Missing facilities for Battersea Power

The information page for most stations includes details of facilities.

For example, https://tfl.gov.uk/hub/stop/940GZZLUBST/baker-street-underground-station/ includes this:

But the corresponding information is missing from https://tfl.gov.uk/tube/stop/940GZZBPSUST/battersea-power-station-underground-station/?Input=Battersea+Power+Station+Underground+Station

The station is open, and its facilities have presumably been planned and known for several years. So shouldn’t they be already on the page by now?

@harry Also oddly, there is a rather good River Bus Pier a short walk away, that’s actually marked at street level and no mention of it on the tube map

But it does appear in “my app”. But that’s because it’s award-winning!

  • We’re delighted to be able to share the news that our Real-Time Journey Dashboard won Innovation of the Year at last night’s Rail Business Awards.

It looks like TFL needs to get us (collectively, not just the two of us) to beta test its publications :slight_smile:

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It gets worse.

On https://content.tfl.gov.uk/toilets-map.pdf I see this extract:

which according to the legend means this:

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That in itself isn’t completely clear. It ought to be split into three keys (male/female, baby changing, accessible) but it isn’t. Nevertheless, other stations show just a subset of the keys, so it’s clearly intended that they are used as separate keys and when all the symbols show, all facilities are available. And the red colour indicates they’re behind the ticket gates.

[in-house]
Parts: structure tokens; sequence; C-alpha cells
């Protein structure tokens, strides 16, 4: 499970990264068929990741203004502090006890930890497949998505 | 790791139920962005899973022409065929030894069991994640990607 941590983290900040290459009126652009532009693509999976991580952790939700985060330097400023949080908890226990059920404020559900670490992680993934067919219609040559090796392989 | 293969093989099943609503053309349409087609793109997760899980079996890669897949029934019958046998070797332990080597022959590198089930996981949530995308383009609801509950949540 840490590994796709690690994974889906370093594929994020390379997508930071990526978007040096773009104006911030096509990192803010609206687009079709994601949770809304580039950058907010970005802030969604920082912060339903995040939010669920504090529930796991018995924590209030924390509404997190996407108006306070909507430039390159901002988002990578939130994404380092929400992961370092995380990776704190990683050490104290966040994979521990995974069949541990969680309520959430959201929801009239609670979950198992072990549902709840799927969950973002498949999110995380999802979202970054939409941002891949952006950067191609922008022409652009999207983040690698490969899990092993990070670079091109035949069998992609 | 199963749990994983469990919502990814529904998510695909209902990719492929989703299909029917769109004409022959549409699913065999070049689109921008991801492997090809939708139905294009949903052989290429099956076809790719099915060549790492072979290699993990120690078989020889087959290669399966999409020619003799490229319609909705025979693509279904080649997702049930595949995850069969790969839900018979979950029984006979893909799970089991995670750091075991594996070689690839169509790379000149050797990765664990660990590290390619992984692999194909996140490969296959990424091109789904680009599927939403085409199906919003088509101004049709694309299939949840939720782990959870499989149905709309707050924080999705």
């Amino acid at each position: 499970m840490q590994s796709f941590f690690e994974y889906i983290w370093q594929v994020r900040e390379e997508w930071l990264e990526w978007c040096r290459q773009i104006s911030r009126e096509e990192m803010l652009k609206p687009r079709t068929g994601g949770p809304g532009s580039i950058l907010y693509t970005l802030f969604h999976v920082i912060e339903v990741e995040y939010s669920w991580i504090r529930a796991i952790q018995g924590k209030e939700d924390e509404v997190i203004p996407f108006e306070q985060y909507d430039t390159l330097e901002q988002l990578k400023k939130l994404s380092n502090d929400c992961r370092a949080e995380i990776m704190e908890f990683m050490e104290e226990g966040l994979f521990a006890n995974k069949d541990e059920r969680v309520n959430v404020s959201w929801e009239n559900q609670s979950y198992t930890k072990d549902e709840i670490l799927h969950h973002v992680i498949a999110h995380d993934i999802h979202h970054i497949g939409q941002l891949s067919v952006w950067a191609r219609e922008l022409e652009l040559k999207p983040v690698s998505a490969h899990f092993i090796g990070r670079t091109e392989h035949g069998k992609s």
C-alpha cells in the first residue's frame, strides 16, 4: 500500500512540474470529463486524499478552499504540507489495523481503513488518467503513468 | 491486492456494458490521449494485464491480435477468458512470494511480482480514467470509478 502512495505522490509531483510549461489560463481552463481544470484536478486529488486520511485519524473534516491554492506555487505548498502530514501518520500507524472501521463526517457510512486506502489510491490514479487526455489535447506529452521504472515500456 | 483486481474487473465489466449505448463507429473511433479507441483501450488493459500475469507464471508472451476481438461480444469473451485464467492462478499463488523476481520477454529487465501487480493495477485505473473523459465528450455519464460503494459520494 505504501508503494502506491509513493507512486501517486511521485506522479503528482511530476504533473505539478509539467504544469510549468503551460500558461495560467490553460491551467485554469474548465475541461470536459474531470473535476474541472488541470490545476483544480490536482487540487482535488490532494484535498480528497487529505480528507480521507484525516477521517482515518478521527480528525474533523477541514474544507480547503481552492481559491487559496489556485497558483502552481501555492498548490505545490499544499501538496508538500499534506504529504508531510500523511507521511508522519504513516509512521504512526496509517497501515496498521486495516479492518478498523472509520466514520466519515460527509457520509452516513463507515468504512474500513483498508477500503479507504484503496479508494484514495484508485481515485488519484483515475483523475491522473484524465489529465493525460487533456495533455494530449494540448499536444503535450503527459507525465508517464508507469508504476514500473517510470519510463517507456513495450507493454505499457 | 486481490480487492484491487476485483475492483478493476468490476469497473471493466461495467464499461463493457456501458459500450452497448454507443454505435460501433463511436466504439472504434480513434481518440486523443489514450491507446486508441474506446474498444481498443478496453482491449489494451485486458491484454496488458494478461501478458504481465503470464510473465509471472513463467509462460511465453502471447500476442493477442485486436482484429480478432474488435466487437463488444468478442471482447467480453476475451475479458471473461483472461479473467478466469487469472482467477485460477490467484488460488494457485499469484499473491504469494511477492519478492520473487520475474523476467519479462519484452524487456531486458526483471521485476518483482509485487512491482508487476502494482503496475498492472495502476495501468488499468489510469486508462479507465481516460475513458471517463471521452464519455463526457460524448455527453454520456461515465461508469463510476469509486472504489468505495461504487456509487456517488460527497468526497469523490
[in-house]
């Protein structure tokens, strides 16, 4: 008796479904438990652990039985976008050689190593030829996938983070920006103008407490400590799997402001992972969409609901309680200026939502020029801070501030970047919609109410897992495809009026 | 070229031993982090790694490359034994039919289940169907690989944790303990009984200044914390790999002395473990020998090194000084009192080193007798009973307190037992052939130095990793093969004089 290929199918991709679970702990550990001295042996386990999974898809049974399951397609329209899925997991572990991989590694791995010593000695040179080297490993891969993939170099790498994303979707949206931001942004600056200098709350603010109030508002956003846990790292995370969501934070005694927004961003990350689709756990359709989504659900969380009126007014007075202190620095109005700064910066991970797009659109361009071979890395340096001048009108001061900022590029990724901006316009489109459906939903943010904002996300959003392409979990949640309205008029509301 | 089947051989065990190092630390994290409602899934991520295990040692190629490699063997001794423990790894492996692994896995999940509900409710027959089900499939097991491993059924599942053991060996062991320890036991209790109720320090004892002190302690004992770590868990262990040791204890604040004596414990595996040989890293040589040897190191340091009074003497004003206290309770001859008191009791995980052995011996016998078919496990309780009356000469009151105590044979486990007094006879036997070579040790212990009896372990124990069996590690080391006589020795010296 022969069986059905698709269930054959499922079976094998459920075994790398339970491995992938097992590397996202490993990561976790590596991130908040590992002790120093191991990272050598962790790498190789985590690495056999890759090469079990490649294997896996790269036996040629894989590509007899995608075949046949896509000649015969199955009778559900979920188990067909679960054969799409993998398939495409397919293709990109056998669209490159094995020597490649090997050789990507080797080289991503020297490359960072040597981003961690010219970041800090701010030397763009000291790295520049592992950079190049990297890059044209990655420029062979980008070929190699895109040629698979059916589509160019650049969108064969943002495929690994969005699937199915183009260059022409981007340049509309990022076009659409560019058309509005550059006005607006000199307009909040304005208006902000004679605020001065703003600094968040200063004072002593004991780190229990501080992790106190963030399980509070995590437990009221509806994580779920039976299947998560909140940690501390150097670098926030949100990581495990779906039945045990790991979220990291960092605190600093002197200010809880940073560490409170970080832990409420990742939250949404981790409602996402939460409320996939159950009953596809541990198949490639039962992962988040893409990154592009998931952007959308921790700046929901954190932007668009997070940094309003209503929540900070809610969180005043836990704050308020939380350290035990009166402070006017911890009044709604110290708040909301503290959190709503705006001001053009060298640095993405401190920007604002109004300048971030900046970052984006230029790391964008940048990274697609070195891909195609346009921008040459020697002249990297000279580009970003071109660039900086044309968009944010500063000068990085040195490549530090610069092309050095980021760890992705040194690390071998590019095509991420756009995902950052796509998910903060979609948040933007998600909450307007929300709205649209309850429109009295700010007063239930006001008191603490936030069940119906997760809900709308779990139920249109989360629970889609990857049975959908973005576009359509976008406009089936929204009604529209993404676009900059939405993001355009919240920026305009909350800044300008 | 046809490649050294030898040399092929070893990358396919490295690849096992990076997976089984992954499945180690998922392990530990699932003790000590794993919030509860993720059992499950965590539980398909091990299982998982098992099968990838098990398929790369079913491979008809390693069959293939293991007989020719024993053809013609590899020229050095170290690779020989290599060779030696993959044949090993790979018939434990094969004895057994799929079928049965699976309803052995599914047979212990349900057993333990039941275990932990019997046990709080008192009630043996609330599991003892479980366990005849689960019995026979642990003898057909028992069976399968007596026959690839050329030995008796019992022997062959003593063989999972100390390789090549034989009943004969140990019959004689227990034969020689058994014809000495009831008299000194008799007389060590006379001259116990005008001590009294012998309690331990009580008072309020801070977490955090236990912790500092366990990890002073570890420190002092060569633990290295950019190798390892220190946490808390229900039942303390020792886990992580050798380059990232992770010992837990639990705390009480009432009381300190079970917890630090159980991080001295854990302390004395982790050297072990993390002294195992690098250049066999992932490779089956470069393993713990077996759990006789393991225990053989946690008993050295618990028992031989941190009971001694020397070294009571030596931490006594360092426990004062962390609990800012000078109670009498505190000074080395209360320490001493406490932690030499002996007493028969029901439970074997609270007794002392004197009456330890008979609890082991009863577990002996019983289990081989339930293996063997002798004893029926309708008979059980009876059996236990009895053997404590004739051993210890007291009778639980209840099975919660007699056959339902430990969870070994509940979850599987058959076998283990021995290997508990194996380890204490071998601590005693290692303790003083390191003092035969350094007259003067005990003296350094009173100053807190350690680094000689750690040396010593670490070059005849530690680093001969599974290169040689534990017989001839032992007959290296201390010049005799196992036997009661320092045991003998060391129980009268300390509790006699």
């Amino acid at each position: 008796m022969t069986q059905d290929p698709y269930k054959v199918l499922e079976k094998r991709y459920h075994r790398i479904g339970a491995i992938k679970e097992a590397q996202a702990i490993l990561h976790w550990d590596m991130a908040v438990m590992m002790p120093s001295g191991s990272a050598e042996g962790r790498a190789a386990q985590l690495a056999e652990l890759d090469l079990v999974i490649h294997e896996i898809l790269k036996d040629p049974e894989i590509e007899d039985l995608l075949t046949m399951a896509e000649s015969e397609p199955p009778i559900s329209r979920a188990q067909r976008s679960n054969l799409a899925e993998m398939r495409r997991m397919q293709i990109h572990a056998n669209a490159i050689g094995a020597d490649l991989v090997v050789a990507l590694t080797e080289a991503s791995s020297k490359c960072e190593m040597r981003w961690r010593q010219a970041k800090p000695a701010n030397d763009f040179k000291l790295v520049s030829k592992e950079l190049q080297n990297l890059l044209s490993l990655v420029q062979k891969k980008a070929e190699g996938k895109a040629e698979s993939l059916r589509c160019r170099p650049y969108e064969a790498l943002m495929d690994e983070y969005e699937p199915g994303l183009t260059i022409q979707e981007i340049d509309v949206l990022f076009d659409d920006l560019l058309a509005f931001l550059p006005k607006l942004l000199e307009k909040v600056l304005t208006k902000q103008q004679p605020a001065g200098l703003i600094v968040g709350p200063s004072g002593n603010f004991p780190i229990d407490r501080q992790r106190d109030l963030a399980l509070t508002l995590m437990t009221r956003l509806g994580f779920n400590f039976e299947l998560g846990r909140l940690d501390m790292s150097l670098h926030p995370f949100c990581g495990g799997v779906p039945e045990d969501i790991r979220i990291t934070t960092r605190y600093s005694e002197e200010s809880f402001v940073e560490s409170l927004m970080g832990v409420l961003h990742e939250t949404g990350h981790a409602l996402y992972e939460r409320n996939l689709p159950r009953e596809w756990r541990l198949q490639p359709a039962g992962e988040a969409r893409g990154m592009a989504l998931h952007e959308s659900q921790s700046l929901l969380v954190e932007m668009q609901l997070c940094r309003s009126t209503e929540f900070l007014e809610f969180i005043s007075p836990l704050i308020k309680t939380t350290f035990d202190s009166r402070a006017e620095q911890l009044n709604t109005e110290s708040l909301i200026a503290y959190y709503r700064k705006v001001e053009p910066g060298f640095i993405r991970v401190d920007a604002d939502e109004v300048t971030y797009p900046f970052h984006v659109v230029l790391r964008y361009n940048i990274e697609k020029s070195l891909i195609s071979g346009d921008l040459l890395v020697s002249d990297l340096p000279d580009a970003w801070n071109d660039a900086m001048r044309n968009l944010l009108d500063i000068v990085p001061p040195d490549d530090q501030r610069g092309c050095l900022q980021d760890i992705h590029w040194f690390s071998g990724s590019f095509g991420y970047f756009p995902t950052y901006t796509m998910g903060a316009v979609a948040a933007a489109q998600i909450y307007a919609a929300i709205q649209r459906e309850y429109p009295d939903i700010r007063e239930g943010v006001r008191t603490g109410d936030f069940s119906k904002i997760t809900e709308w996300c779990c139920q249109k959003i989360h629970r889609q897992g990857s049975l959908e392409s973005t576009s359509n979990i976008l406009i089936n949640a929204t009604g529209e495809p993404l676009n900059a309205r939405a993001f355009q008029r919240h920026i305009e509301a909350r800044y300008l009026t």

But, are there actually any public toilets at the station?

I suspect not:

  • from the platform to the ticket gate, I didn’t see any signage.
  • nor did I see any toilets
  • I asked the staff on duty at the ticket gate
  • “There is, but you need a key to use it”.
  • He had to leave the gate and go to the office to get the key
  • We then went to a door in a very remote corner of the station, with still no signage except right outside the door
  • He didn’t say there were public toilets elsewhere, nor did the signage outside the door.
  • And again I didn’t see any on my way back to the platform.
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@harry I’m not sure that TfL really wants to admit that the humans who use their system have bladders.

take…

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where there are, indeed, three public toilets. But if you are actually at them but they aren’t open, it’s a 200 meter walk to the gate-line to ask for them to be unlocked if someone has “forgotten” them, which is another 200 meters back with a grumpy Underground person whilst one is “in need”…

I think the accessible toilet is on a “radar key”.

I also note that at Harrow-on-the-Hill there is actually a disabled toilet, but strangely, it’s the the top of a very long flight of stairs so doesn’t get a mention on the map you linked to…

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Perhaps… I dream that TfL have a monthly data verification where teams staff are sent out onto the network to verify that the information that they have is still correct…

Another problem I found with the Toilets PDF

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There’s only a single toilet at Cheshunt “in ticket hall” (as it says) which needs a Radar Key - which I now realise I could actually have bought from Amazon so non-accessible access isn’t possible.

Oh, that would be good. And I would gladly accompany them and pretend to be somebody that hasn’t been to London and ask them to explain:

  • why there are frequently no line diagrams at places where you have to decide whether to turn left or right
  • why the signs say Westbound and Eastbound but diagrams show it going either North or South. Some hints: